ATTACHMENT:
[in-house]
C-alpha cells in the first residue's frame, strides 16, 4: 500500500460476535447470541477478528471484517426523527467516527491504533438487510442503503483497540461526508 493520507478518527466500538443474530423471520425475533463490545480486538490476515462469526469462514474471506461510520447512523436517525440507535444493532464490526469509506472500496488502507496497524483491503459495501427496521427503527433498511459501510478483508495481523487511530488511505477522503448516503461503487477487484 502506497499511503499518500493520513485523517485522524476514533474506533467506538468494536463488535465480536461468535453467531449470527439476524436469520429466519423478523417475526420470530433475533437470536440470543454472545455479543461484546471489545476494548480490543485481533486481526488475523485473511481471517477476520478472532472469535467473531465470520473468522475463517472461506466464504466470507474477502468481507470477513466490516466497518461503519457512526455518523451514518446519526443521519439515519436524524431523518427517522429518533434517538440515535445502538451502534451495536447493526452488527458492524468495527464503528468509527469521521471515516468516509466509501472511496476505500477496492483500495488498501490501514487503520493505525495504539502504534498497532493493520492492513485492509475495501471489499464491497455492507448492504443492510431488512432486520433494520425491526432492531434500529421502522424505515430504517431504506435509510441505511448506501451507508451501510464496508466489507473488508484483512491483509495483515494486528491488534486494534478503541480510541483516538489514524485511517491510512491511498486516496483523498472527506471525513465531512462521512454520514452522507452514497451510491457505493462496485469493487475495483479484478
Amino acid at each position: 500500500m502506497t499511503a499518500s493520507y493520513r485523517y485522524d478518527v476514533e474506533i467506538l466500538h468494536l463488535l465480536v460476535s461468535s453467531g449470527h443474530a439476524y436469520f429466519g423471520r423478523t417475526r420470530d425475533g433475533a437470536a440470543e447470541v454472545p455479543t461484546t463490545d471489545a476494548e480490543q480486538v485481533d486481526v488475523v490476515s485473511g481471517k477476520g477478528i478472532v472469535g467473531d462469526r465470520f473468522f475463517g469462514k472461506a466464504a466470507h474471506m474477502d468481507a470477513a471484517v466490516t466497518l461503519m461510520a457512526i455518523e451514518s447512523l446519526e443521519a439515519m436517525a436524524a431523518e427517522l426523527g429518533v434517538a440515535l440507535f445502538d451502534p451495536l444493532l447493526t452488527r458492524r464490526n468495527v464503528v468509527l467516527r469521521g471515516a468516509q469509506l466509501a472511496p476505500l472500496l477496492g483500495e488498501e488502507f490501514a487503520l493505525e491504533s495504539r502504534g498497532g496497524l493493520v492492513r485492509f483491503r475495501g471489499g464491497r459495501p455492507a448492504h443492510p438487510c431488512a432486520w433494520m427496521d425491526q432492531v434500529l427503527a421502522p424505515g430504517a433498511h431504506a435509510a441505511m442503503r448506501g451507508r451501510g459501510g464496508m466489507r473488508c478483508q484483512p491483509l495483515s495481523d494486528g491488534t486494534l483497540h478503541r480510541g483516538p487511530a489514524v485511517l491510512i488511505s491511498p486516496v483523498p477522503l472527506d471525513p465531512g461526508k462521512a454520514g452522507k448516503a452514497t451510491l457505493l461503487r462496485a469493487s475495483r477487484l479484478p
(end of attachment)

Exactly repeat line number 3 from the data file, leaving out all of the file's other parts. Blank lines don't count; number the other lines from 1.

Amino acid at each position: 500500500m502506497t499511503a499518500s493520507y493520513r485523517y485522524d478518527v476514533e474506533i467506538l466500538h468494536l463488535l465480536v460476535s461468535s453467531g449470527h443474530a439476524y436469520f429466519g423471520r423478523t417475526r420470530d425475533g433475533a437470536a440470543e447470541v454472545p455479543t461484546t463490545d471489545a476494548e480490543q480486538v485481533d486481526v488475523v490476515s485473511g481471517k477476520g477478528i478472532v472469535g467473531d462469526r465470520f473468522f475463517g469462514k472461506a466464504a466470507h474471506m474477502d468481507a470477513a471484517v466490516t466497518l461503519m461510520a457512526i455518523e451514518s447512523l446519526e443521519a439515519m436517525a436524524a431523518e427517522l426523527g429518533v434517538a440515535l440507535f445502538d451502534p451495536l444493532l447493526t452488527r458492524r464490526n468495527v464503528v468509527l467516527r469521521g471515516a468516509q469509506l466509501a472511496p476505500l472500496l477496492g483500495e488498501e488502507f490501514a487503520l493505525e491504533s495504539r502504534g498497532g496497524l493493520v492492513r485492509f483491503r475495501g471489499g464491497r459495501p455492507a448492504h443492510p438487510c431488512a432486520w433494520m427496521d425491526q432492531v434500529l427503527a421502522p424505515g430504517a433498511h431504506a435509510a441505511m442503503r448506501g451507508r451501510g459501510g464496508m466489507r473488508c478483508q484483512p491483509l495483515s495481523d494486528g491488534t486494534l483497540h478503541r480510541g483516538p487511530a489514524v485511517l491510512i488511505s491511498p486516496v483523498p477522503l472527506d471525513p465531512g461526508k462521512a454520514g452522507k448516503a452514497t451510491l457505493l461503487r462496485a469493487s475495483r477487484l479484478p